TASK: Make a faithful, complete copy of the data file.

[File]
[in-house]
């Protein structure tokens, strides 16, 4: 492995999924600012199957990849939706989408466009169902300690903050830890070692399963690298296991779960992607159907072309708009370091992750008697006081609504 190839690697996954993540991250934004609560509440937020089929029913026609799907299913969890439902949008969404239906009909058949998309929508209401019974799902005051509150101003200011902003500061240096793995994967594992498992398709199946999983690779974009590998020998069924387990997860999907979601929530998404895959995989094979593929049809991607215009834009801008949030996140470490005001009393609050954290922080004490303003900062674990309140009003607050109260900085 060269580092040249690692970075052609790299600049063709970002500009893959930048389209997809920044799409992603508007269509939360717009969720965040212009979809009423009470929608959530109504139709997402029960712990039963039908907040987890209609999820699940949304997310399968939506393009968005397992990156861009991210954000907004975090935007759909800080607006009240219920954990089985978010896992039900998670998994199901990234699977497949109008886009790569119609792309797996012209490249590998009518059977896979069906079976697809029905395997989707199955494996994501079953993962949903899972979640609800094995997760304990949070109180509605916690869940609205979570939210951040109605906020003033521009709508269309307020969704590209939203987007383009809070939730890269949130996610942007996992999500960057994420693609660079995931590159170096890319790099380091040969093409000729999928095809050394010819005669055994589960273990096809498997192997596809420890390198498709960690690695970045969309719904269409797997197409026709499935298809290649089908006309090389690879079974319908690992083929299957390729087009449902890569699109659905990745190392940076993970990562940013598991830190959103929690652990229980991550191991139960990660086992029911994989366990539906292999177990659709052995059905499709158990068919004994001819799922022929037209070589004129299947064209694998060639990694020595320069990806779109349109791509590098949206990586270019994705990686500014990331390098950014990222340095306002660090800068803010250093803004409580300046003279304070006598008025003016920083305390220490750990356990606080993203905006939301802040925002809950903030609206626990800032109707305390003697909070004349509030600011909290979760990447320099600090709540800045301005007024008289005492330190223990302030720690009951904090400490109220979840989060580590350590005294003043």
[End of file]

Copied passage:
[in-house]
């Protein structure tokens, strides 16, 4: 492995999924600012199957990849939706989408466009169902300690903050830890070692399963690298296991779960992607159907072309708009370091992750008697006081609504 190839690697996954993540991250934004609560509440937020089929029913026609799907299913969890439902949008969404239906009909058949998309929508209401019974799902005051509150101003200011902003500061240096793995994967594992498992398709199946999983690779974009590998020998069924387990997860999907979601929530998404895959995989094979593929049809991607215009834009801008949030996140470490005001009393609050954290922080004490303003900062674990309140009003607050109260900085 060269580092040249690692970075052609790299600049063709970002500009893959930048389209997809920044799409992603508007269509939360717009969720965040212009979809009423009470929608959530109504139709997402029960712990039963039908907040987890209609999820699940949304997310399968939506393009968005397992990156861009991210954000907004975090935007759909800080607006009240219920954990089985978010896992039900998670998994199901990234699977497949109008886009790569119609792309797996012209490249590998009518059977896979069906079976697809029905395997989707199955494996994501079953993962949903899972979640609800094995997760304990949070109180509605916690869940609205979570939210951040109605906020003033521009709508269309307020969704590209939203987007383009809070939730890269949130996610942007996992999500960057994420693609660079995931590159170096890319790099380091040969093409000729999928095809050394010819005669055994589960273990096809498997192997596809420890390198498709960690690695970045969309719904269409797997197409026709499935298809290649089908006309090389690879079974319908690992083929299957390729087009449902890569699109659905990745190392940076993970990562940013598991830190959103929690652990229980991550191991139960990660086992029911994989366990539906292999177990659709052995059905499709158990068919004994001819799922022929037209070589004129299947064209694998060639990694020595320069990806779109349109791509590098949206990586270019994705990686500014990331390098950014990222340095306002660090800068803010250093803004409580300046003279304070006598008025003016920083305390220490750990356990606080993203905006939301802040925002809950903030609206626990800032109707305390003697909070004349509030600011909290979760990447320099600090709540800045301005007024008289005492330190223990302030720690009951904090400490109220979840989060580590350590005294003043």